I write this sitting in what we call our "second bedroom," but I'm slowly accepting that I could start to call it "a studio." After all, poetry lines the walls, my desk is newly cleared, and the futon is upright, ready for a lounging read. I've begun to turn to this place as somewhere of safety, escape. Do you have a place like this in your home? I know I'll have to give it up one day once we start having children, but for now, I will relish in my space. Virginia Woolf would be proud.

I've only read two of your books: The Autobiography of Red (read, in one sitting, as one poet has recently recommended, yesterday afternoon, while my fiance cleaned the downstairs, annoyed I was not helping, especially after I stomped around, hating how messy our house is) and Plainwater (this, "assigned" by another poet in a poetry group that fell apart this summer, but I still have my reading list, and I will still happily work my way through these books).

I must admit, starting with Plainwater was perhaps inadvisable as I found myself often confused. This was not a book to read in one sitting; instead, I caught little bits of it as my students read or planned theatre, as I should have been reading the plays a second time along with them, but instead, read your book, jotting down words and phrases that tasted like a peach on my tongue:

- sharp ribcage
- blue lips of ocean
- nerves pouring around
- Freud says a dream is either a wish or a counter wish
- Are you going to put that chair back where it belongs or just leave it there looking like a uterus?
- Water is something you cannot hold. Like men.
- I feel summer sinking into the earth.
- I am wondering about the color green. Why it hurts like sound hurts inside a jar.
- ... he remembers she used to get little bruises on her hips from lovemaking.
- arms rubbery with joy
- on trial for ... betrayal of pleasure
- his voice is standing above me
- sky so blue it comes off in your eyes
- (brush strokes) leaving areas of white exposed to view like sudden bones
- root silver, cream black

I also read, at the urging of Eireann, then of Carolyn, (aforementioned two poets) Autobiography of Red. It's interesting, but I read this book just after a poetry workshop in which I read a poet who reminded me a lot of you, who startled me in such a concise way, who mixed in essay with sparse poetry, who gave me images to roll around on my tongue like hard candy, so beautiful. He said you were one of his favorites, and I understand where that influence comes from now; you are lucky to have such a talented poet looking up to you. You are lucky to have so much talent yourself.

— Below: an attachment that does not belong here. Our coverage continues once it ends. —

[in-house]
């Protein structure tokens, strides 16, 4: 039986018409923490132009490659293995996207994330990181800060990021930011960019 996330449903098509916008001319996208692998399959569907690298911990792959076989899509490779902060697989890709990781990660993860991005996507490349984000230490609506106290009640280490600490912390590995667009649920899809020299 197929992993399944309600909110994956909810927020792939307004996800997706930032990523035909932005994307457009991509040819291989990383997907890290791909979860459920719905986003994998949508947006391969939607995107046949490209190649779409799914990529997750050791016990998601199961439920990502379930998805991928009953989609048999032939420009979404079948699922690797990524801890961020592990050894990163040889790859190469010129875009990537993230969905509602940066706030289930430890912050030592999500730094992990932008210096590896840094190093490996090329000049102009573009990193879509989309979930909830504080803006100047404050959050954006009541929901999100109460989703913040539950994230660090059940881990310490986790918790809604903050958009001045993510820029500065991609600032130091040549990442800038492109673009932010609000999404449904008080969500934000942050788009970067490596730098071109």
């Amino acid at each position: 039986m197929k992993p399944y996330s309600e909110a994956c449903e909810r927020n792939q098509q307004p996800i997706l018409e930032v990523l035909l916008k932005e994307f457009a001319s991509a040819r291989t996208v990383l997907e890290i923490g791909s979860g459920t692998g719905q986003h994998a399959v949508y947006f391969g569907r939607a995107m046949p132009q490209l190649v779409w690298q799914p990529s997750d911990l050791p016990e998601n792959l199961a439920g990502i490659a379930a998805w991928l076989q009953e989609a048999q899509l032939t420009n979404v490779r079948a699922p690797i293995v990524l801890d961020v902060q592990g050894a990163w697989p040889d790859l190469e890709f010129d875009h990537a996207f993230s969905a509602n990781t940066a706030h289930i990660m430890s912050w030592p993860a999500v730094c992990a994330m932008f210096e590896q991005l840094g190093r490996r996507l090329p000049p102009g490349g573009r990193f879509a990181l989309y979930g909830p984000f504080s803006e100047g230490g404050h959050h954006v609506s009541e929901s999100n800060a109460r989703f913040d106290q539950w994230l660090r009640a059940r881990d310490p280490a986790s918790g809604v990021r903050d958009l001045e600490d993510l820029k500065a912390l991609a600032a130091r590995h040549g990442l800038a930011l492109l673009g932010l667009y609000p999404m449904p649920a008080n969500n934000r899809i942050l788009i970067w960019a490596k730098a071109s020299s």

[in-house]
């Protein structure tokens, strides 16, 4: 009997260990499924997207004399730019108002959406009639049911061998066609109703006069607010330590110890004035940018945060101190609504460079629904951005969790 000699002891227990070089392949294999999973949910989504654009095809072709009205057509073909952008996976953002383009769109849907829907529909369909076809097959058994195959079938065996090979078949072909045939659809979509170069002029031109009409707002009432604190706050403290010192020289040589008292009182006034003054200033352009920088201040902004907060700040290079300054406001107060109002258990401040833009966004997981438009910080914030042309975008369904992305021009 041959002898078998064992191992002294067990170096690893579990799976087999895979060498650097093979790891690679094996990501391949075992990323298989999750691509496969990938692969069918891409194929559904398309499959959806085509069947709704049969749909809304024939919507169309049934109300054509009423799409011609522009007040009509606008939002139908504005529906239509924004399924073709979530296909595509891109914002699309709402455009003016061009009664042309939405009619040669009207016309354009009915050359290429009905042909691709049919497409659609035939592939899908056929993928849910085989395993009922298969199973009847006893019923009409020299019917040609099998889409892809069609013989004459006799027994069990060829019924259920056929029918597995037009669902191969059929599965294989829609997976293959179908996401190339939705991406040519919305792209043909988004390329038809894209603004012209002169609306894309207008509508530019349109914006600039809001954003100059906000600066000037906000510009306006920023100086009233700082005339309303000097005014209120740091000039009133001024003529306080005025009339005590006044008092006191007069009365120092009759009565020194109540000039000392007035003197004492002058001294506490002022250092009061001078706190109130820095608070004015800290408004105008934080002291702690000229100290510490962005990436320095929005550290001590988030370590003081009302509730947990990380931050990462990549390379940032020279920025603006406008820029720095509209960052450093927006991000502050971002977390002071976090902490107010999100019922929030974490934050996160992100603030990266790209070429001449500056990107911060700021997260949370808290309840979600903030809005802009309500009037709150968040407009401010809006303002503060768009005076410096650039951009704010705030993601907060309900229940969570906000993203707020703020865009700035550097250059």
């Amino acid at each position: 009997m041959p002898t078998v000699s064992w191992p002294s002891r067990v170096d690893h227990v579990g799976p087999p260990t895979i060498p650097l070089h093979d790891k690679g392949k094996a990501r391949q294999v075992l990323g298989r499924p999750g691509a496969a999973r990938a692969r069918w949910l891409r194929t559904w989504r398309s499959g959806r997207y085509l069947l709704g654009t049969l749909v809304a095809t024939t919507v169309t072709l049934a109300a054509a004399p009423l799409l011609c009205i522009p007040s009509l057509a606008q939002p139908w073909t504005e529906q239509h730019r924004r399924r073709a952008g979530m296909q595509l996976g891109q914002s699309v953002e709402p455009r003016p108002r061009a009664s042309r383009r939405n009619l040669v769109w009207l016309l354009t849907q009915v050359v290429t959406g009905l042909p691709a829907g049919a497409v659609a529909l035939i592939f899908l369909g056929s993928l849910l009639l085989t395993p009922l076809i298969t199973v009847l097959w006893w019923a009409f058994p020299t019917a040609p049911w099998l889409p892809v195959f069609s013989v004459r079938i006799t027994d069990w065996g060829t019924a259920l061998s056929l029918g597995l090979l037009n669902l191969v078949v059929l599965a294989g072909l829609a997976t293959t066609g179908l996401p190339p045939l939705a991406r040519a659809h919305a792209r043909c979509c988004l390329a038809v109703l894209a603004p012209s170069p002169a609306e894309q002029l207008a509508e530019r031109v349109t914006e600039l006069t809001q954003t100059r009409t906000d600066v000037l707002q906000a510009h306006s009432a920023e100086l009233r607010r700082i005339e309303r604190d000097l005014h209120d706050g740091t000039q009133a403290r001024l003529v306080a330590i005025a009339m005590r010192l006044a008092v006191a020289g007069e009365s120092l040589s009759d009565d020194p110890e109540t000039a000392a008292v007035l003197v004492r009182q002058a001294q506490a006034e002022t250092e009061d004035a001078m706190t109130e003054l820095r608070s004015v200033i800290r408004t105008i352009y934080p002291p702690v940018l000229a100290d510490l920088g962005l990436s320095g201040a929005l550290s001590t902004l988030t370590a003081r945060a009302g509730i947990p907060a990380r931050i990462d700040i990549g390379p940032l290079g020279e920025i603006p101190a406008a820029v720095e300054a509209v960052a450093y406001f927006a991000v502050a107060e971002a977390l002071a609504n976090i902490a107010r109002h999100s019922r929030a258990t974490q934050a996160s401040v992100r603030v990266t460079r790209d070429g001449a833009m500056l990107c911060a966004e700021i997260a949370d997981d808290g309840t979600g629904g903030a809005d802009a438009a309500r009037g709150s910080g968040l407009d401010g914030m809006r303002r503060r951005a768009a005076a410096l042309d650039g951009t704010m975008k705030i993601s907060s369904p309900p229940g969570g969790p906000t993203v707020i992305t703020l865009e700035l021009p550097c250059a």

Here are some small phrases from this book that lingered with me:

- rummaging in his face with her eyes
- they recognized each other like italics
- why are you alone in this huge blank garden like a piece of electricity?
- photography is a way of playing with perceptual relationships

This poem, which is a novel, which is a poem, was something I could enter and travel through... And feel the shifting emotional landscape of the characters and love the way wings were natural and the shifting of mythology, the genre-bending and the pace. I love the smoothness of this book, the little bookends, the interviews in conversational form, the if-then consequences. The way I felt the love and yearning, the way the family was enough and not enough, the way it was all so important at such an early age.

And I will read more. I have a long way to go as a student and a poet, but I think I'm on the right track now.

Gros bisous,

Saturday, August 4, 2007

poetry of witness

I have been thinking so much about this small gap in time we are moving through and the big changes in my own life (without, even, a true change in geography): meeting Carolyn Forche & becoming connected to the poetry community in a very deep and wonderful way, becoming someone's wife exactly one week from today, my travels to see two oceans this summer, the collapse of the 35W bridge, and beginning a new job (and dealing with what it means to have been budget cut from a job).

I approached this week's workshop with a manuscript that I both loathed and depended upon. This was, though rough, my twenty "best" poems, and one I added that I wrote on Tuesday. We dove into workshop, reading thick manuscript after manuscript, two working on their second book of poems, others with so many phrases that gave me chance to pause, to catch my breath, to revel in the beauty of words. I felt humbled in this room.

And in the middle of this week, the tragedy we are all so familiar with, though some of us are still lingering, still following the news incredibly closely, as the rest of the world has already moved on, thinking of home rooms and bombs in Baghdad. Our community is still so rocked by this, so precariously teetering on the realization of what has truly happened, how what we have lost is so grounded in the locality of our state, how we will always remember where we were when we found out, just as we might remember where we were on 9/11 (it was always The Fiance delivering such news, and I'd always thought it was less than it truly was--really? planes? but the Oklahoma City bombing had immediate causalities and--really? the bridge collapsed? no one will be hurt, right?). (Someone wouldn't let that happen, right? It couldn't happen, not to us; that always happens so far away.)

And the wedding! Of course, I cannot forget the wedding, with my dress hanging in the window, with the Adidas shoeboxes stacked in the dining room, with the RSVPs sorted, and my hairstyle debated. And the rain! It rained here today, and The Fiance told me there is a 30% chance of rain on our wedding day, which is supposed to give us luck, but we aren't affiliated with any church (or religion), so it will be awfully difficult to wander through the muck of a marina and woodsy park if there is rain about. I hate to wish for no rain; Minnesota is suffering from a fairly dramatic drought this summer. You can see it in the cornfields--the places where the green should be green but is just as yellowing as wheat, as the corn silk itself.